Monica Najar is a scholar of gender, religion, and the state in the late eighteenth and and nineteenth century U.S. She is currently at work on a book-length study of the self-proclaimed former nun Maria Monk and her book, Awful Disclosures of the Hotel Dieu, the bestselling convent narrative of the nineteenth century. The book takes up anti-Catholicism, scandal, fame, and life on the margins in the antebellum urban world.
Ph.D., U.S. and U.S. Women’s History Program, University of Wisconsin, Madison, 2000
M.A., U.S. and U.S. Women’s History Program, University of Wisconsin, Madison, 1992
B.A., History, University of California, Berkeley, 1990
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Monica Najar is an associate professor in the Department of History and the Women, Gender, and Sexuality Studies Program (pronouns: she/her). She is currently the Director of the Women, Gender and Sexuality Studies Program and previously served as the Director of the Lehigh University Press.
Evangelizing the South: A Social History of Church and State in Early America. Religion in America Series. (New York: Oxford University Press, 2008)
"Sectarians and Strategies of Dissent in Colonial Virginia" in Paul Rasor and Richard E. Bond, eds., From Jamestown to Jefferson: The Evolution of Religious Freedom in Virginia (University of Virginia Press, 2011), ch. 4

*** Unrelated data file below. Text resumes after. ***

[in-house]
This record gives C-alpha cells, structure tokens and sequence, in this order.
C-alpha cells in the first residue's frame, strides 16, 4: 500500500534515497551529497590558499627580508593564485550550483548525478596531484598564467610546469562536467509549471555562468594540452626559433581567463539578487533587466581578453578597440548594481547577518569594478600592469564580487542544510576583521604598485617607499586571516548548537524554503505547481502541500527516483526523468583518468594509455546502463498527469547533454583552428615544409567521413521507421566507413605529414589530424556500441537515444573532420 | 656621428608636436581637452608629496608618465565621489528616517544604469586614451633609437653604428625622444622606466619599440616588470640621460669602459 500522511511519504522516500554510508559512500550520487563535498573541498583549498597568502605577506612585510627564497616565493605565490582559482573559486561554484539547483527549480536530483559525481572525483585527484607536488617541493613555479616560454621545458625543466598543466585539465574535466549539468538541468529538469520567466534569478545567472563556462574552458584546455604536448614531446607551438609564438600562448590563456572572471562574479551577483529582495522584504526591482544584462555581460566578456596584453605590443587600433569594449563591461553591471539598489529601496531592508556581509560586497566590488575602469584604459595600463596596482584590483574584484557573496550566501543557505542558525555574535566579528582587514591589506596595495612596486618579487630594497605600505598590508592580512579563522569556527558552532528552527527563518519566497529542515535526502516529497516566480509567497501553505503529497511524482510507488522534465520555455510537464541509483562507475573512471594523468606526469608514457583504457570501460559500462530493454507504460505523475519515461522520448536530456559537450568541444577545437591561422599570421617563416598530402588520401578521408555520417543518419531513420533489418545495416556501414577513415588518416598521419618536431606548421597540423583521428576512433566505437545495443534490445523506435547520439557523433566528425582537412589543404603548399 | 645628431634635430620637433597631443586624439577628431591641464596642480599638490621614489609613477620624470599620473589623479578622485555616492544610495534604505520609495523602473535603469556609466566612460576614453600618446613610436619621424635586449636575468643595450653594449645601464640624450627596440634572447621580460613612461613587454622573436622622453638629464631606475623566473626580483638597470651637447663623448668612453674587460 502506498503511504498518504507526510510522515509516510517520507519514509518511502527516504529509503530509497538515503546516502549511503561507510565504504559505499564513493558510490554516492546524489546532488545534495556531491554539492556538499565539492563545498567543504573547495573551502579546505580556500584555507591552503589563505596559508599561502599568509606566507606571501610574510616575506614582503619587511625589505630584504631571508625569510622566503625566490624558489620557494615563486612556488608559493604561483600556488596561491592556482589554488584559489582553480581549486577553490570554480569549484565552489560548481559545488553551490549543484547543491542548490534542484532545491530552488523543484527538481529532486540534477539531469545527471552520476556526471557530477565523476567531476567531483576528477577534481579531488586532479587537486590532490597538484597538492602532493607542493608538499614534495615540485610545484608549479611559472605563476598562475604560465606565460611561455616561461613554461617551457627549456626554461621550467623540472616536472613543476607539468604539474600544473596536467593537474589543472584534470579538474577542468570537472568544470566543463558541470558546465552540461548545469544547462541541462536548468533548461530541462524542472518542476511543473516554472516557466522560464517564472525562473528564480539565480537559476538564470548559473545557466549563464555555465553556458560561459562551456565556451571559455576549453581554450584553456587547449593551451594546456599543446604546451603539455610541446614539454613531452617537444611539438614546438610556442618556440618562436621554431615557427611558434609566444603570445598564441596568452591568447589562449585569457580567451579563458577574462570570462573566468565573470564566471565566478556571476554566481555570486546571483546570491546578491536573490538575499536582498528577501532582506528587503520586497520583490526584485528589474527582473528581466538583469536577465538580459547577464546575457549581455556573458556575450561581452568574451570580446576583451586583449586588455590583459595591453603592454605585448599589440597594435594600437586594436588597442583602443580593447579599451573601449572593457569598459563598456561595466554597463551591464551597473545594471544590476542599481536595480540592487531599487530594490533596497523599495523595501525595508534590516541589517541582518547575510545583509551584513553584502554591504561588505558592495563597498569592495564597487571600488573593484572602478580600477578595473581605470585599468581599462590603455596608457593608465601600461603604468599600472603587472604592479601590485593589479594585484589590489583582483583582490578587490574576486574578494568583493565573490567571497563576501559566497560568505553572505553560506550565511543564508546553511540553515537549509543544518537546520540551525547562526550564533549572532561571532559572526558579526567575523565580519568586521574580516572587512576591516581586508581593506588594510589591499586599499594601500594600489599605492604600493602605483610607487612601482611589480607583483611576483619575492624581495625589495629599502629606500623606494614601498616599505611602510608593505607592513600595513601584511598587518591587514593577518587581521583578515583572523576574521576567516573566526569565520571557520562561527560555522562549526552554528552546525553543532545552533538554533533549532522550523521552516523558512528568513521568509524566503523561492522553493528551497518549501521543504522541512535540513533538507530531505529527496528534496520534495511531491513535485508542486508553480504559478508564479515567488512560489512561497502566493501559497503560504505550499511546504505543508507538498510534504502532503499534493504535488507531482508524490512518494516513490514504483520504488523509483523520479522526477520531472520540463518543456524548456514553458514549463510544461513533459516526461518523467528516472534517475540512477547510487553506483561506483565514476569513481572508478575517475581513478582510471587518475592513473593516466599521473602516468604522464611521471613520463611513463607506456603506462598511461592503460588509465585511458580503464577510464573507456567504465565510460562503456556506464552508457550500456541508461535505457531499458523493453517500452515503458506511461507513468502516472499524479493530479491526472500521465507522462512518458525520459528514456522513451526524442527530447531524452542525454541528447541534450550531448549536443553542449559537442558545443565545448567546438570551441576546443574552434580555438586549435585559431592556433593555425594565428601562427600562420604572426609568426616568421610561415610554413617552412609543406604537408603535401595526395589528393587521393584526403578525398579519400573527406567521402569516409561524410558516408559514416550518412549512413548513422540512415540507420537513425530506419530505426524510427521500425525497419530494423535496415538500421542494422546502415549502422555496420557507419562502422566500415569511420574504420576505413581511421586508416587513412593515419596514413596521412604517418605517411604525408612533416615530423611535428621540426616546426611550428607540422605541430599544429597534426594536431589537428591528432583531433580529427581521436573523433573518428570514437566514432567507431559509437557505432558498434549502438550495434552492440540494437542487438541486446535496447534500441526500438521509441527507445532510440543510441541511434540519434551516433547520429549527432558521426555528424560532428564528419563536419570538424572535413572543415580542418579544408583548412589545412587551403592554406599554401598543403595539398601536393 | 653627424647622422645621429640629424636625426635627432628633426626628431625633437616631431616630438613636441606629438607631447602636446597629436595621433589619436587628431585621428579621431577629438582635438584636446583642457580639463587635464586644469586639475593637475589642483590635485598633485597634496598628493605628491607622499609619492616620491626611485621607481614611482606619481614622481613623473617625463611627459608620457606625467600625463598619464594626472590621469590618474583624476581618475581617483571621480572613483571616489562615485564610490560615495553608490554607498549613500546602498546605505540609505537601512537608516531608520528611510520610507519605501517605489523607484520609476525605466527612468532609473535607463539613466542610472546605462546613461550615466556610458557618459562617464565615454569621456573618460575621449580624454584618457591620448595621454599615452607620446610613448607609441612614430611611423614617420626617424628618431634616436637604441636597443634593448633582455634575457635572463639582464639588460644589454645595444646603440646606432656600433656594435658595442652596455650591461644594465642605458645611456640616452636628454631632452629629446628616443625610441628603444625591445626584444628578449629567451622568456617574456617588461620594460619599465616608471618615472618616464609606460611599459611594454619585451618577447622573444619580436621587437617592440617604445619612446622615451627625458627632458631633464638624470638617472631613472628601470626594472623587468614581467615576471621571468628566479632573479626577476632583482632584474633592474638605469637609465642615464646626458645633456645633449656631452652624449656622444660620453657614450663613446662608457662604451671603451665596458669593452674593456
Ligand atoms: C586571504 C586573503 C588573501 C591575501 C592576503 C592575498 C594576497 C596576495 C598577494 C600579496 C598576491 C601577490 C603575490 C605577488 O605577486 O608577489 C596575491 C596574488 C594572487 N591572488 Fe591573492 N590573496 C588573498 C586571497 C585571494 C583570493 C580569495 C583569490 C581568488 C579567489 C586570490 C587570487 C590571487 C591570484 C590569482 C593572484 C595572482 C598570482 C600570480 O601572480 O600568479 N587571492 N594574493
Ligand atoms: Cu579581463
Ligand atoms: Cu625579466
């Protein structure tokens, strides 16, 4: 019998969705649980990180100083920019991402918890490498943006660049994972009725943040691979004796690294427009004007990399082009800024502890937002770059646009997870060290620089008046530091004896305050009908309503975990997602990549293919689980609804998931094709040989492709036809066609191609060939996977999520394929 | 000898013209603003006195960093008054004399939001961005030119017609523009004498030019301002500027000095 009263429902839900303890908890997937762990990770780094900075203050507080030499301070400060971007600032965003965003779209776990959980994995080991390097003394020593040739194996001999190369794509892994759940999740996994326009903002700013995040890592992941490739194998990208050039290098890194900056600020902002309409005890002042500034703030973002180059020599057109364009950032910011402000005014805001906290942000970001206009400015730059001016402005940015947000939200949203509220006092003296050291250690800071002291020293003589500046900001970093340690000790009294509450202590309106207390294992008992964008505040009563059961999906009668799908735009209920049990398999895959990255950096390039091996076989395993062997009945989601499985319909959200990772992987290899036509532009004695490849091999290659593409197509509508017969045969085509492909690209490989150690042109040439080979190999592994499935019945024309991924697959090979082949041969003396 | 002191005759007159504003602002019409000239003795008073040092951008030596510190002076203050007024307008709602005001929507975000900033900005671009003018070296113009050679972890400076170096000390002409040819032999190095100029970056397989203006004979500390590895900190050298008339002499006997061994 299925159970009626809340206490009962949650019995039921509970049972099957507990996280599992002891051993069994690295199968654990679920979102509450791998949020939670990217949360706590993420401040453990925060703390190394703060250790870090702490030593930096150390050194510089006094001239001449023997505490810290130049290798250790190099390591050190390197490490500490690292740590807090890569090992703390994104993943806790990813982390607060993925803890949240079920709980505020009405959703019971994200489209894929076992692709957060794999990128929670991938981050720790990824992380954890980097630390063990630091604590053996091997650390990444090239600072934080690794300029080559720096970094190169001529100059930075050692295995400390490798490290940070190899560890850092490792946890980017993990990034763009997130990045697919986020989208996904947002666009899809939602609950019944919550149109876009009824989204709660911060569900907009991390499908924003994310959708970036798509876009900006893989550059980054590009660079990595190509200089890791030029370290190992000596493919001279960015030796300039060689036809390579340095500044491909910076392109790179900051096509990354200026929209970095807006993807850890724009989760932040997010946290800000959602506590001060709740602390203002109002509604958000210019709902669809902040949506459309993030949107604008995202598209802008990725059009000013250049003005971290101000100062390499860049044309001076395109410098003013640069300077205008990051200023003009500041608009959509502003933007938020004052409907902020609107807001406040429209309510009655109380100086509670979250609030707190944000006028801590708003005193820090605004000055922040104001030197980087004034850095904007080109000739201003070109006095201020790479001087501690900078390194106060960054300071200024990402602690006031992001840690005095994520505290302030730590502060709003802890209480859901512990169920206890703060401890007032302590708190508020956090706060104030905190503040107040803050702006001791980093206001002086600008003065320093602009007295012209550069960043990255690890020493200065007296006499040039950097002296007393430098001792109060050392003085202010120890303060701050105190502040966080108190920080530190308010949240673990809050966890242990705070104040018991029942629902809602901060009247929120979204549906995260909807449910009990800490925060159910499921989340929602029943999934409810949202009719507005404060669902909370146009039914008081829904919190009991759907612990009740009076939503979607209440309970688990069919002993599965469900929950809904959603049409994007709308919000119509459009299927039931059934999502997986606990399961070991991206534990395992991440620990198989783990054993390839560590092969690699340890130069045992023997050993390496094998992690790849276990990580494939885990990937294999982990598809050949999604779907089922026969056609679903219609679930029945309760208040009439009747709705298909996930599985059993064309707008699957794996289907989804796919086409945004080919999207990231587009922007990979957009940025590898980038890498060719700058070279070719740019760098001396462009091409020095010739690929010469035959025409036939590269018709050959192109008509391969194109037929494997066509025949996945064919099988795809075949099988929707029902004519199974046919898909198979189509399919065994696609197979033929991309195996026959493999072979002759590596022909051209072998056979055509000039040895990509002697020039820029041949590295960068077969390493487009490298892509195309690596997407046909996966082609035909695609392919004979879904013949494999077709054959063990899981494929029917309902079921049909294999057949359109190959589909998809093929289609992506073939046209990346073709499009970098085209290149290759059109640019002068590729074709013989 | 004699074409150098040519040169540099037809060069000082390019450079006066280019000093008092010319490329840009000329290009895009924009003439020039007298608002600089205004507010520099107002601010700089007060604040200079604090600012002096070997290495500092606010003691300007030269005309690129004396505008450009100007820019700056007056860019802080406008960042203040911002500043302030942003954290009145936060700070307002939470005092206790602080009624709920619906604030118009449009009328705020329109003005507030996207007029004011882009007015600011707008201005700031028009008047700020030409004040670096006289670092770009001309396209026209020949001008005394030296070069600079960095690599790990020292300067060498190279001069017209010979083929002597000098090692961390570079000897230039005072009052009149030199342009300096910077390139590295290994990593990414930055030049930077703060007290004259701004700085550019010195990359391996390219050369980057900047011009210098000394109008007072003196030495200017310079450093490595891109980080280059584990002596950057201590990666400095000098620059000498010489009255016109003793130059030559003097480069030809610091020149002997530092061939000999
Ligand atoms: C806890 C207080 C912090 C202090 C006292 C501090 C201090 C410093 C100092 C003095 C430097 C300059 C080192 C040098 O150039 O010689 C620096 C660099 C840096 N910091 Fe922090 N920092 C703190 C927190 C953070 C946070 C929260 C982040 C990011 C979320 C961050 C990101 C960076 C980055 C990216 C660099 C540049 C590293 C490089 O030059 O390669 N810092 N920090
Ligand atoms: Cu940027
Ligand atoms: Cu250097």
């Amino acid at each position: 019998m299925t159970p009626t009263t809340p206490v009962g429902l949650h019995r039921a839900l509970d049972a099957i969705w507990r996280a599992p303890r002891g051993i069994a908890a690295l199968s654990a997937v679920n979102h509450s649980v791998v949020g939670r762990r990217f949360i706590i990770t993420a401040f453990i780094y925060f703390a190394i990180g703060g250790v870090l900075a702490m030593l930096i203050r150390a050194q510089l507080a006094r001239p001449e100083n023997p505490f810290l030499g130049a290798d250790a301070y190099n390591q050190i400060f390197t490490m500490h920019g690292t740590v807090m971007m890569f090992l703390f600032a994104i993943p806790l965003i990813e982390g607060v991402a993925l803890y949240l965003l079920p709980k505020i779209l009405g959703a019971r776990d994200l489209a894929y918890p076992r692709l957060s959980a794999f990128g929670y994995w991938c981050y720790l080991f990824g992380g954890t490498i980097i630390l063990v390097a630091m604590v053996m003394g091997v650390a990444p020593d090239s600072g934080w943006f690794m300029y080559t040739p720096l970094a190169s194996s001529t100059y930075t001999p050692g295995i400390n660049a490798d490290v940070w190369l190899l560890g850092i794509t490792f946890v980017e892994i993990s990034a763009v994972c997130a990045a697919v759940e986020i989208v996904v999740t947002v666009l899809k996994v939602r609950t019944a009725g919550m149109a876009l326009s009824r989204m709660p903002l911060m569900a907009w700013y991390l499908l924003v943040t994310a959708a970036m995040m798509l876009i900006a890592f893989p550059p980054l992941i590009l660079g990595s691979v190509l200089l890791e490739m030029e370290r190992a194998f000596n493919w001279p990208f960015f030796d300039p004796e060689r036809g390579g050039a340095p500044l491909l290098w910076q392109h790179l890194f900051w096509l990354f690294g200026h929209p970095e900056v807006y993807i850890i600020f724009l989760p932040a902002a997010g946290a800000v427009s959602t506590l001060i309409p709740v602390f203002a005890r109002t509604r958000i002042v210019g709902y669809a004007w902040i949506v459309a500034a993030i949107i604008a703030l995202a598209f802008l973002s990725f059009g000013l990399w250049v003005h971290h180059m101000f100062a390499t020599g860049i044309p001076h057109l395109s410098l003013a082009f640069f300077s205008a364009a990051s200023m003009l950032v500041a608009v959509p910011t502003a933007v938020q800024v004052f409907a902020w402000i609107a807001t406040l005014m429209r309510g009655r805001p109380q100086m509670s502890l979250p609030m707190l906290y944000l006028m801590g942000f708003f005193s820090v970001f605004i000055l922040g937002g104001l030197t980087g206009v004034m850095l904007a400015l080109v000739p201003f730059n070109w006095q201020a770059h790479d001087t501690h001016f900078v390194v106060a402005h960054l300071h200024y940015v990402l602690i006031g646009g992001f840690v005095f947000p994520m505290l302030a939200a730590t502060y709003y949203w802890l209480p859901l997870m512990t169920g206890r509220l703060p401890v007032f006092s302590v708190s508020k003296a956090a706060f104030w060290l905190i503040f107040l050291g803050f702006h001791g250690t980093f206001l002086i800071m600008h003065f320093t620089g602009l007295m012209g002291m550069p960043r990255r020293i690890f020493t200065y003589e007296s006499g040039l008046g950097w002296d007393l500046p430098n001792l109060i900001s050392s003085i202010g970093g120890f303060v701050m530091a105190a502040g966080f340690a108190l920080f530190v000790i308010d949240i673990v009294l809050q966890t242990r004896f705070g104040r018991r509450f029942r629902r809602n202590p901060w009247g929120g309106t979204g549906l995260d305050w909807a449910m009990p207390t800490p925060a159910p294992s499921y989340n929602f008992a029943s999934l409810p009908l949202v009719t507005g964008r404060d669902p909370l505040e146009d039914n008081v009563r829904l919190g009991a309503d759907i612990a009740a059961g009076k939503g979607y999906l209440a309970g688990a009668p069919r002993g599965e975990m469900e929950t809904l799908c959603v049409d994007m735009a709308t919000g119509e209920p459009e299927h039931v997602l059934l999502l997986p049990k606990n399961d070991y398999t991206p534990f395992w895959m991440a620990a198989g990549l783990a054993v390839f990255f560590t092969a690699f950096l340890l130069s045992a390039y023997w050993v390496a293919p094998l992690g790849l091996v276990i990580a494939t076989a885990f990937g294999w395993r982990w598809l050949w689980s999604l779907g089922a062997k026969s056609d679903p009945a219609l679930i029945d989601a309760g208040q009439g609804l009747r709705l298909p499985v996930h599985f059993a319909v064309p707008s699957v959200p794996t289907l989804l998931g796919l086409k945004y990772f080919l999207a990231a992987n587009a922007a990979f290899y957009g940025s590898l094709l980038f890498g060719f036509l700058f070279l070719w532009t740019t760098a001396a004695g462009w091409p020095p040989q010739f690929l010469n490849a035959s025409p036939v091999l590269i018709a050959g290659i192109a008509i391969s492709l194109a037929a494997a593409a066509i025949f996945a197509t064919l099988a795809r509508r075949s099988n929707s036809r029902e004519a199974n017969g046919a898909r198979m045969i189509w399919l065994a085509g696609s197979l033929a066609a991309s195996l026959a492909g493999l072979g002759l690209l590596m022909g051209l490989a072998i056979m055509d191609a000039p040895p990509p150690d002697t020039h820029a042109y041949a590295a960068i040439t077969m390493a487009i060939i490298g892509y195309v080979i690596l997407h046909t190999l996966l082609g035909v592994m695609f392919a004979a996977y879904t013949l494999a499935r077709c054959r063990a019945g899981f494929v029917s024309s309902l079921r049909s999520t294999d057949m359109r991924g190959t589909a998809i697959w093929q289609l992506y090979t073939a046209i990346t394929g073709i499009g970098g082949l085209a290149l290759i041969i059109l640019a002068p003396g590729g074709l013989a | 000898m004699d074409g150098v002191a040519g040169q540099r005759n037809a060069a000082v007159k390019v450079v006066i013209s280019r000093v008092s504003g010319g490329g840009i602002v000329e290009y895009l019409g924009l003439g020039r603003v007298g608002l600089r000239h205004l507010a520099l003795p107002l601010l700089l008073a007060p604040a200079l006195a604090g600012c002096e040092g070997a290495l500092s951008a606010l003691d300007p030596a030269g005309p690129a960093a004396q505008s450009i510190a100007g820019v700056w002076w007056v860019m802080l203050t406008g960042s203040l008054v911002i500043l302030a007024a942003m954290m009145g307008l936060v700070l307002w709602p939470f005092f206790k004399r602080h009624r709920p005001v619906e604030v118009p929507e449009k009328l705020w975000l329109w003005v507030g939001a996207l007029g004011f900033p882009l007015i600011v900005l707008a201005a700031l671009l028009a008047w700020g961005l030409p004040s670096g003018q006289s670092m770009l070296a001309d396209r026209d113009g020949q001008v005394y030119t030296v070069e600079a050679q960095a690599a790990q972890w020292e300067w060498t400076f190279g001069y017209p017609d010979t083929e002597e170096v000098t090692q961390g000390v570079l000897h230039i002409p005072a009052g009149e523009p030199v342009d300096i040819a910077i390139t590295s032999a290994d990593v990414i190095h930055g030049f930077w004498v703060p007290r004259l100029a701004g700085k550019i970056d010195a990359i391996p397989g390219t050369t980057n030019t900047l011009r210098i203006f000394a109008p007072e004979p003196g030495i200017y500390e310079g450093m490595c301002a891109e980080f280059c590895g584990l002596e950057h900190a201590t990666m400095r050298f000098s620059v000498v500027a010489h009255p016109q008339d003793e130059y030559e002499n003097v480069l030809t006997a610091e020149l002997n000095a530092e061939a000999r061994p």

“The Devil’s in the Details: Revisiting the Early Baptist South,” The Journal of Southern Religion, vol. XIII, 2011
“ ‘More Striking . . . Than the Loudest Preaching’: Baptist Women’s Testimony in the Early Evangelical South,” Perspectives in Religious Studies, 36 (Winter 2009), 433-443
“‘Meddling With Emancipation’: Baptists, Authority, and the Rift over Slavery in the Upper South,” Journal of the Early Republic, 25 (Summer 2005): 157-186.
Reprinted in The Best American History Essays 2007, ed. Jacqueline Jones (New York: Palgrave Macmillan and the Organization of American Historians, 2007)
Monica Najar regular teaches classes on the histories of women, gender, sexuality, family, the American early republic, and the era of the Civil War, as well as the introduction to Women, Gender, and Sexuality Studies.